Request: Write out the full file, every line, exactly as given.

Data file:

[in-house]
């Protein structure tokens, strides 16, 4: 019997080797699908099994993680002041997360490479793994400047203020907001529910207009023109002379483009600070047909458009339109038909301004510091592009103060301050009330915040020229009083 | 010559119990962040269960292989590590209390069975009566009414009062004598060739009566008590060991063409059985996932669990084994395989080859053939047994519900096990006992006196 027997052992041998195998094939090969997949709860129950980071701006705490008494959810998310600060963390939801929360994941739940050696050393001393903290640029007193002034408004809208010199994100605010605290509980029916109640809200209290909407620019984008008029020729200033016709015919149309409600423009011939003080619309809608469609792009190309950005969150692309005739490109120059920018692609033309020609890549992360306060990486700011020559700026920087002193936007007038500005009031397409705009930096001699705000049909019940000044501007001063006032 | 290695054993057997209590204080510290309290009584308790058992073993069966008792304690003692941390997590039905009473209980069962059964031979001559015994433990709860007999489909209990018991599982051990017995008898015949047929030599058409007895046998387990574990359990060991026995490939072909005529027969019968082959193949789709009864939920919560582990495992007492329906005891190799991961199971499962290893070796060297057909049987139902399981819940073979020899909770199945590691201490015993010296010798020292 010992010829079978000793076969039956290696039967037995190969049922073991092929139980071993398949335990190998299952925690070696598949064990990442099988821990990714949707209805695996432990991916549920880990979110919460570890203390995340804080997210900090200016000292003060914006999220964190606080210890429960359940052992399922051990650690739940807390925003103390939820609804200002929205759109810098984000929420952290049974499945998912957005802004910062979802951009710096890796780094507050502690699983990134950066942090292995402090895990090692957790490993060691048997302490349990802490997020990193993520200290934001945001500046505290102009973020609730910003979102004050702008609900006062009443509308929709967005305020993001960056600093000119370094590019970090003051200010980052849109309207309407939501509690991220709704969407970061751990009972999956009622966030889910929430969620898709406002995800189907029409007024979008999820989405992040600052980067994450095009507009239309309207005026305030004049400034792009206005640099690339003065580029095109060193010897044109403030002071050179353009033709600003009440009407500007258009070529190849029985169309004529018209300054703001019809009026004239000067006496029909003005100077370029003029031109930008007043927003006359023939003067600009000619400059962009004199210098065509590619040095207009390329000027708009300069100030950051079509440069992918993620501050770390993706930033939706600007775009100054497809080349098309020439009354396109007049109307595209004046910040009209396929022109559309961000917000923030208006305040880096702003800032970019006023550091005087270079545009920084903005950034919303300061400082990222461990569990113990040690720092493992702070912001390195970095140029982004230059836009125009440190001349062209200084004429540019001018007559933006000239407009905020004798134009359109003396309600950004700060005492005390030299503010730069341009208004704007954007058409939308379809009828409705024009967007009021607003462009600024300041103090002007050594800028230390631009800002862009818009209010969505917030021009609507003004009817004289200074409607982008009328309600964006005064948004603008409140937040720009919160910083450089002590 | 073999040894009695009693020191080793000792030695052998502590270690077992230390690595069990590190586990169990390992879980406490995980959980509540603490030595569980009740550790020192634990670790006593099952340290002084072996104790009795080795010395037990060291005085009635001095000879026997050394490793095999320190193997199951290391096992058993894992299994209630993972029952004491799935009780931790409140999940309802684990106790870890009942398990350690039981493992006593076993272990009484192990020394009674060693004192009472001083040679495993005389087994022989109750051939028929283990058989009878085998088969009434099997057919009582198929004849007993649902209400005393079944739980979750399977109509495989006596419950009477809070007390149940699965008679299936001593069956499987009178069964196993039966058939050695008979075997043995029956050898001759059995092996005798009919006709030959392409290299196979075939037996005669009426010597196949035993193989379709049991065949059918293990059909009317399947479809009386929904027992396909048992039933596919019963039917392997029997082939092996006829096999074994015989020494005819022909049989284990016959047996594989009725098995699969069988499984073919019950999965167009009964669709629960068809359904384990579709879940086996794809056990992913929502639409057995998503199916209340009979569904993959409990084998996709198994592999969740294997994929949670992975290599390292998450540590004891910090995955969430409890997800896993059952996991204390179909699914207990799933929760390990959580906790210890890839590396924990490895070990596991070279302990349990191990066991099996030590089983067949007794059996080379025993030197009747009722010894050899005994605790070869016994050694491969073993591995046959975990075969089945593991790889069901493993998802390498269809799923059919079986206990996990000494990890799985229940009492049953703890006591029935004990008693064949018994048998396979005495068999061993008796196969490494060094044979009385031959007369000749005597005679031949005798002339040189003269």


[in-house]
């Protein structure tokens, strides 16, 4: 019997080797699908099994993680002041997360490479793994400047203020907001529910207009023109002379483009600070047909458009339109038909301004510091592009103060301050009330915040020229009083 | 010559119990962040269960292989590590209390069975009566009414009062004598060739009566008590060991063409059985996932669990084994395989080859053939047994519900096990006992006196 027997052992041998195998094939090969997949709860129950980071701006705490008494959810998310600060963390939801929360994941739940050696050393001393903290640029007193002034408004809208010199994100605010605290509980029916109640809200209290909407620019984008008029020729200033016709015919149309409600423009011939003080619309809608469609792009190309950005969150692309005739490109120059920018692609033309020609890549992360306060990486700011020559700026920087002193936007007038500005009031397409705009930096001699705000049909019940000044501007001063006032 | 290695054993057997209590204080510290309290009584308790058992073993069966008792304690003692941390997590039905009473209980069962059964031979001559015994433990709860007999489909209990018991599982051990017995008898015949047929030599058409007895046998387990574990359990060991026995490939072909005529027969019968082959193949789709009864939920919560582990495992007492329906005891190799991961199971499962290893070796060297057909049987139902399981819940073979020899909770199945590691201490015993010296010798020292 010992010829079978000793076969039956290696039967037995190969049922073991092929139980071993398949335990190998299952925690070696598949064990990442099988821990990714949707209805695996432990991916549920880990979110919460570890203390995340804080997210900090200016000292003060914006999220964190606080210890429960359940052992399922051990650690739940807390925003103390939820609804200002929205759109810098984000929420952290049974499945998912957005802004910062979802951009710096890796780094507050502690699983990134950066942090292995402090895990090692957790490993060691048997302490349990802490997020990193993520200290934001945001500046505290102009973020609730910003979102004050702008609900006062009443509308929709967005305020993001960056600093000119370094590019970090003051200010980052849109309207309407939501509690991220709704969407970061751990009972999956009622966030889910929430969620898709406002995800189907029409007024979008999820989405992040600052980067994450095009507009239309309207005026305030004049400034792009206005640099690339003065580029095109060193010897044109403030002071050179353009033709600003009440009407500007258009070529190849029985169309004529018209300054703001019809009026004239000067006496029909003005100077370029003029031109930008007043927003006359023939003067600009000619400059962009004199210098065509590619040095207009390329000027708009300069100030950051079509440069992918993620501050770390993706930033939706600007775009100054497809080349098309020439009354396109007049109307595209004046910040009209396929022109559309961000917000923030208006305040880096702003800032970019006023550091005087270079545009920084903005950034919303300061400082990222461990569990113990040690720092493992702070912001390195970095140029982004230059836009125009440190001349062209200084004429540019001018007559933006000239407009905020004798134009359109003396309600950004700060005492005390030299503010730069341009208004704007954007058409939308379809009828409705024009967007009021607003462009600024300041103090002007050594800028230390631009800002862009818009209010969505917030021009609507003004009817004289200074409607982008009328309600964006005064948004603008409140937040720009919160910083450089002590 | 073999040894009695009693020191080793000792030695052998502590270690077992230390690595069990590190586990169990390992879980406490995980959980509540603490030595569980009740550790020192634990670790006593099952340290002084072996104790009795080795010395037990060291005085009635001095000879026997050394490793095999320190193997199951290391096992058993894992299994209630993972029952004491799935009780931790409140999940309802684990106790870890009942398990350690039981493992006593076993272990009484192990020394009674060693004192009472001083040679495993005389087994022989109750051939028929283990058989009878085998088969009434099997057919009582198929004849007993649902209400005393079944739980979750399977109509495989006596419950009477809070007390149940699965008679299936001593069956499987009178069964196993039966058939050695008979075997043995029956050898001759059995092996005798009919006709030959392409290299196979075939037996005669009426010597196949035993193989379709049991065949059918293990059909009317399947479809009386929904027992396909048992039933596919019963039917392997029997082939092996006829096999074994015989020494005819022909049989284990016959047996594989009725098995699969069988499984073919019950999965167009009964669709629960068809359904384990579709879940086996794809056990992913929502639409057995998503199916209340009979569904993959409990084998996709198994592999969740294997994929949670992975290599390292998450540590004891910090995955969430409890997800896993059952996991204390179909699914207990799933929760390990959580906790210890890839590396924990490895070990596991070279302990349990191990066991099996030590089983067949007794059996080379025993030197009747009722010894050899005994605790070869016994050694491969073993591995046959975990075969089945593991790889069901493993998802390498269809799923059919079986206990996990000494990890799985229940009492049953703890006591029935004990008693064949018994048998396979005495068999061993008796196969490494060094044979009385031959007369000749005597005679031949005798002339040189003269």